In 1990, democratic changes and loss of Soviet economic subsidies led to enormous social upheaval in Mongolia. The objective of this study is to map sexually transmitted disease (STD) trends in Mongolia from 1983-1995 and review human immunodeficiency virus (HIV) surveillance data since 1987. Data for syphilis show a decreasing trend from 1983-1993 with a decline in cases from 70 to 18/100,000 population, followed by a rise in cases to 32/100,000 population in 1995. Data suggest a 1.5-3.0 fold higher rate of syphilis for ages 15-24 than for any other group. Data for gonorrhoea show an upward trend in the rate of cases, from 51/100,000 population in 1983 to 142/100,000 in 1995. The majority of cases are aged 15-44. Trichomonas rates also show an upward trend in the number of cases, from 47/100,000 population in 1983 to 155/100,000 cases in 1995. Like gonorrhoea the majority of cases are in the 15-44 year age range. For children aged 0-14, the 1983-1993 rate remained below 4.5/100,000; however, in 1994 and 1995 the rate increased reaching 53 and 48/100,000 respectively. Since 1987, more than 176,000 HIV tests have been done with only one confirmed positive result. Rises in STD rates coincide with deterioration in STD services and reduced active surveillance, suggesting that these data reflect a minimum estimation of the problem. Changes in business and social circumstances may have resulted in increasing HIV and STD risk behaviour.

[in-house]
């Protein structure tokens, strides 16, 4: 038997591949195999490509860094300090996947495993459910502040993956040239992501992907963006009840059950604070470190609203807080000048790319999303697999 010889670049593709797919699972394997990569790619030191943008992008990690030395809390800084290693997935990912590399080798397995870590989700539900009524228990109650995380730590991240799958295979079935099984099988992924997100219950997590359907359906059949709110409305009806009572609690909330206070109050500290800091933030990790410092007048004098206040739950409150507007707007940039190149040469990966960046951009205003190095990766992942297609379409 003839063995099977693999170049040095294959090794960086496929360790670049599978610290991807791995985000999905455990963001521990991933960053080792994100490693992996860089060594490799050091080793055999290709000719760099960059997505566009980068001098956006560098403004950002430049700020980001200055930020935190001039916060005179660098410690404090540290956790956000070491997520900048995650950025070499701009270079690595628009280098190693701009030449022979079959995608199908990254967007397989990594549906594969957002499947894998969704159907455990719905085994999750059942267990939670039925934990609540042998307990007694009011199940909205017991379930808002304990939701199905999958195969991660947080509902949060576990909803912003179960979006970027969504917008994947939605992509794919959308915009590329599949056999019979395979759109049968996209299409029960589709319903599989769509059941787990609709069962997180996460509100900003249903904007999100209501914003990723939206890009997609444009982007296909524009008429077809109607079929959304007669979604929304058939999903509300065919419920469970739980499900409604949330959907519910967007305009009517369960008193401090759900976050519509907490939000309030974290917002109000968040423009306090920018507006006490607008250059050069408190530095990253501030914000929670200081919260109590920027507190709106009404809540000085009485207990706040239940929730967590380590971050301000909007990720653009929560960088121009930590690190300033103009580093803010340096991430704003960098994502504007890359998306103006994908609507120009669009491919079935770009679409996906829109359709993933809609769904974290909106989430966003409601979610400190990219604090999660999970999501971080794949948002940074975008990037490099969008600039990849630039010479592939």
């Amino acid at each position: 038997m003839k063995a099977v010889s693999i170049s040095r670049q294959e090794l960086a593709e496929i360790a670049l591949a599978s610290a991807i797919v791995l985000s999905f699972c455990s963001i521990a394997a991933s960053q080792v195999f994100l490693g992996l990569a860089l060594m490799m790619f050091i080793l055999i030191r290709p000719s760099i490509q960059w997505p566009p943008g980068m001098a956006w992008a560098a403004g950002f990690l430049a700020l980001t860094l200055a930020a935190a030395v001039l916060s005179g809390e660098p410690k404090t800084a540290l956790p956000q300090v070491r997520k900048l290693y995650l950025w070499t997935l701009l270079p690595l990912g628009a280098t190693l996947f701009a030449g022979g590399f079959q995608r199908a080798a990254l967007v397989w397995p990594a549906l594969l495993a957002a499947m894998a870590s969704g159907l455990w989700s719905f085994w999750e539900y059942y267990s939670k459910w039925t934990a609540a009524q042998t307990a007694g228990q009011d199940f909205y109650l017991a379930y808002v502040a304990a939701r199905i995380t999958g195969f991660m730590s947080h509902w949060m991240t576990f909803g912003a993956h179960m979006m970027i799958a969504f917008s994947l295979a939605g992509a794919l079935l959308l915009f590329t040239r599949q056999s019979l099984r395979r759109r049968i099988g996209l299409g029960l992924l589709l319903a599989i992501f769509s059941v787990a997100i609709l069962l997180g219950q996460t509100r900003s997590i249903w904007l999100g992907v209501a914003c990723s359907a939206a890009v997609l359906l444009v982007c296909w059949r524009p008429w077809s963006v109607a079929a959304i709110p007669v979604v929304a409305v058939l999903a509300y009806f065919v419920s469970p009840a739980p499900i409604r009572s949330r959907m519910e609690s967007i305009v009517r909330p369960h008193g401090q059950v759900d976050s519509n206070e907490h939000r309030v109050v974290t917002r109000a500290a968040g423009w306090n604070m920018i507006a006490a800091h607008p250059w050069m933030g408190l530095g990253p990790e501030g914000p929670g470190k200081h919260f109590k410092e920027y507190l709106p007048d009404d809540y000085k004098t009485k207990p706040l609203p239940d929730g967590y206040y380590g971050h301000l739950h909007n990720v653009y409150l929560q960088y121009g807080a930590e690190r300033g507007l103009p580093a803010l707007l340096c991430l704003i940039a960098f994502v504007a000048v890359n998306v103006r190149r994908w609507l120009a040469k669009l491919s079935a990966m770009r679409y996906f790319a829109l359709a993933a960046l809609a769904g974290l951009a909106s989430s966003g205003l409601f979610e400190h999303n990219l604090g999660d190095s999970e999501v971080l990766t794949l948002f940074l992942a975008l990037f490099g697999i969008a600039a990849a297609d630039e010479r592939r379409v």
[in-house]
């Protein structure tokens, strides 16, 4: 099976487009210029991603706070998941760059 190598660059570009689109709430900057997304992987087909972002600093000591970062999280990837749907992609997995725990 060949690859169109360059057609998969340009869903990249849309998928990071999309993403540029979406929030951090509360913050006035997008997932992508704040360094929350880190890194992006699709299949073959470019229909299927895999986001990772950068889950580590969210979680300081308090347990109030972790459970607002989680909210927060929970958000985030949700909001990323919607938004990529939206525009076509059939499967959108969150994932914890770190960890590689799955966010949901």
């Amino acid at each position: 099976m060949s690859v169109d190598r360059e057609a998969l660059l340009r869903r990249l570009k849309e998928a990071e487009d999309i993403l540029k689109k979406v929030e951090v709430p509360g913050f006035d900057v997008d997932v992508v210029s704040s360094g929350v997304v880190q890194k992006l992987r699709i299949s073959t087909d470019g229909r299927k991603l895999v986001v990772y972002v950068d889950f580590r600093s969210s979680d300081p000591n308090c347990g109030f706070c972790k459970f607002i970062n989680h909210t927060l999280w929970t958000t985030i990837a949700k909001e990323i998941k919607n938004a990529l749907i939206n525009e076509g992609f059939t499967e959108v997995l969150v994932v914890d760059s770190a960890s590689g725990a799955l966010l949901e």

PIP: Democratic change and the loss of Soviet economic subsidies in 1990 led to major social upheaval in Mongolia. Changes in business and social circumstances appear to have resulted in a higher level of HIV and sexually transmitted disease (STD) risk behavior. The prevalence of syphilis cases declined over the period 1983-93 from 70/100,000 population to 18/100,000, then increased to 32/100,000 in 1995. The data indicate a 1.5-3.0-fold higher rate of syphilis for ages 15-24 years than for any other group. The prevalence of infection with gonorrhea increased from 51/100,000 population in 1983 to 142/100,000 in 1995, with the majority of cases aged 15-44 years, while the level of trichomonas infection also increased, from 47/100,000 population in 1983 to 155/100,000 in 1995. The majority of trichomonas cases were also among people aged 15-44 years. For children aged 0-14 years, the level of trichomonas infection remained below 4.5/100,000 during 1983-93, but increased in 1994 and 1995 to 53/100,000 and 48/100,000, respectively. The more than 176,000 HIV tests conducted since 1987 have identified only one confirmed positive case of infection.